Wanted: Accounting Ph.D.s … and soon
Lots of noise is being made over the fact that accounting enrollments are at an all-time high -- a great development for the talent-starved CPA profession.
But there's a problem as well: The number of accounting Ph.D.s available to teach this new wave of students has been steadily declining over the past decade, and accounting departments at colleges and universities nationwide are facing a critical shortage of faculty doctorates.
AICPA President and CEO Barry Melancon outlined the problem during a professional issues update at the 2008 Interchange conference in New Orleans. Only 23 percent of the demand for audit doctorates and 27 percent of the demand for tax doctorates is being met, Melancon said, and schools may be forced to reduce enrollments in undergraduate accounting programs due to faculty limitations.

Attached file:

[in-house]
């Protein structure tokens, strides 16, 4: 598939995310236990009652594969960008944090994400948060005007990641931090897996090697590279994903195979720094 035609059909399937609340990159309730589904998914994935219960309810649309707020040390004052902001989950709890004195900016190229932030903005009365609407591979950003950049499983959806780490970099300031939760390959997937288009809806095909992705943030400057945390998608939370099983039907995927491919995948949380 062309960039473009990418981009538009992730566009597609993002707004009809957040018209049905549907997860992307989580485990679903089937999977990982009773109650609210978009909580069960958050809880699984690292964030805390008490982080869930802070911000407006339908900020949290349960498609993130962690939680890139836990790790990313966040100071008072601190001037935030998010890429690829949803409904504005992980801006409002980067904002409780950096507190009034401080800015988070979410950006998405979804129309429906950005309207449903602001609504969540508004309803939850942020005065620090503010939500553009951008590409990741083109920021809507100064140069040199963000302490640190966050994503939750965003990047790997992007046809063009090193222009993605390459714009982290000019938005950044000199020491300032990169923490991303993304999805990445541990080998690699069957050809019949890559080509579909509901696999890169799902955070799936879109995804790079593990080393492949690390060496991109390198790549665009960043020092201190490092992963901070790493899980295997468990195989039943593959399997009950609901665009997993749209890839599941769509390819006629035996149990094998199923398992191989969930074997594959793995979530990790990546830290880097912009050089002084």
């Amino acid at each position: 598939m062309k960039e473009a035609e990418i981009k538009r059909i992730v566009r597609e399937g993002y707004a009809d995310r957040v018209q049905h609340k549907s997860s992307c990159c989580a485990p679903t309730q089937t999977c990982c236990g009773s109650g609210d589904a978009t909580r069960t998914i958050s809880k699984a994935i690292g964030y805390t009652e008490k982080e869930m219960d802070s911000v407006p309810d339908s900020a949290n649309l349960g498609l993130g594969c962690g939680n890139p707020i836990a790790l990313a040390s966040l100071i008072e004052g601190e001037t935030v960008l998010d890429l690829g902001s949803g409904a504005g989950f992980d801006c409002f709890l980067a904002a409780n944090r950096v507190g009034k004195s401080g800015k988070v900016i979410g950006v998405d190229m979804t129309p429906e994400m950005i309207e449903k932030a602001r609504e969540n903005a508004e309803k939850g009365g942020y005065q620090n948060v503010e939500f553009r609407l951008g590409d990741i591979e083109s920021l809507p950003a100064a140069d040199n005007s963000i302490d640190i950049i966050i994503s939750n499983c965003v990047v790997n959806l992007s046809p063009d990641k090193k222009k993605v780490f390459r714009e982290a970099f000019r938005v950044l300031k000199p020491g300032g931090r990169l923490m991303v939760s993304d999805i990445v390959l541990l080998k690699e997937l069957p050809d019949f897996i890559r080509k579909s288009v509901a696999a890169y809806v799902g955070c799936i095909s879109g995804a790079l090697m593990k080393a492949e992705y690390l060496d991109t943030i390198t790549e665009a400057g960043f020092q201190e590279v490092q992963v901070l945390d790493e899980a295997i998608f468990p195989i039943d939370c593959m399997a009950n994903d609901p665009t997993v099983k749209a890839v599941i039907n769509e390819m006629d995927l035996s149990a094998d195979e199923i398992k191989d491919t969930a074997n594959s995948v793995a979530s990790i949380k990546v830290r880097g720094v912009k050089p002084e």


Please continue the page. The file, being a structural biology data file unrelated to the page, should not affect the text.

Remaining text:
But the profession is ready to fight back.
The AICPA Foundation is administering an Accounting Doctoral Scholars program to help increase the number of accounting Ph.D.s nationwide.
"To date, more than 70 of the country’s biggest firms, along with several state CPA societies, have committed a total of $15 million to the program," the AICPA announced. "The firms will recruit top employees for the program and encourage them to become accounting professors in the audit and tax disciplines."
Funding will be provided for up to 30 new candidates each year for four years -- a total of 120 new Ph.D.s in audit and tax.
Applications will be accepted starting on Sept. 9. Further details about the program are available at www.adsphd.org.